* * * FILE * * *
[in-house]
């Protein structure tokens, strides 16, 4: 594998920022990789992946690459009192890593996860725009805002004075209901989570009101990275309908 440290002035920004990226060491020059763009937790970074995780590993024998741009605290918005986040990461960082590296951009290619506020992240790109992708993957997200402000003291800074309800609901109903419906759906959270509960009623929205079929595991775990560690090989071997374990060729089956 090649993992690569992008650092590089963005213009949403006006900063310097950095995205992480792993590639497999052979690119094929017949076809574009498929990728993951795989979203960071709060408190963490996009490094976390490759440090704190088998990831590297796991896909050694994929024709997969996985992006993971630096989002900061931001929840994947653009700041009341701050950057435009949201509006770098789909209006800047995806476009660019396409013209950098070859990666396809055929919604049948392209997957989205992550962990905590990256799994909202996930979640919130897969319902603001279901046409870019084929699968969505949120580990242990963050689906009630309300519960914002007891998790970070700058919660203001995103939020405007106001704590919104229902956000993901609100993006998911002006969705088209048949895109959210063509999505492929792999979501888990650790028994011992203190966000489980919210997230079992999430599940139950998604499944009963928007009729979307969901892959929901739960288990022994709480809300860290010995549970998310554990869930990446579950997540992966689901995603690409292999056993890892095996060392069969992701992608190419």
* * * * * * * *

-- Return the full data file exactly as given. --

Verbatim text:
[in-house]
């Protein structure tokens, strides 16, 4: 594998920022990789992946690459009192890593996860725009805002004075209901989570009101990275309908 440290002035920004990226060491020059763009937790970074995780590993024998741009605290918005986040990461960082590296951009290619506020992240790109992708993957997200402000003291800074309800609901109903419906759906959270509960009623929205079929595991775990560690090989071997374990060729089956 090649993992690569992008650092590089963005213009949403006006900063310097950095995205992480792993590639497999052979690119094929017949076809574009498929990728993951795989979203960071709060408190963490996009490094976390490759440090704190088998990831590297796991896909050694994929024709997969996985992006993971630096989002900061931001929840994947653009700041009341701050950057435009949201509006770098789909209006800047995806476009660019396409013209950098070859990666396809055929919604049948392209997957989205992550962990905590990256799994909202996930979640919130897969319902603001279901046409870019084929699968969505949120580990242990963050689906009630309300519960914002007891998790970070700058919660203001995103939020405007106001704590919104229902956000993901609100993006998911002006969705088209048949895109959210063509999505492929792999979501888990650790028994011992203190966000489980919210997230079992999430599940139950998604499944009963928007009729979307969901892959929901739960288990022994709480809300860290010995549970998310554990869930990446579950997540992966689901995603690409292999056993890892095996060392069969992701992608190419």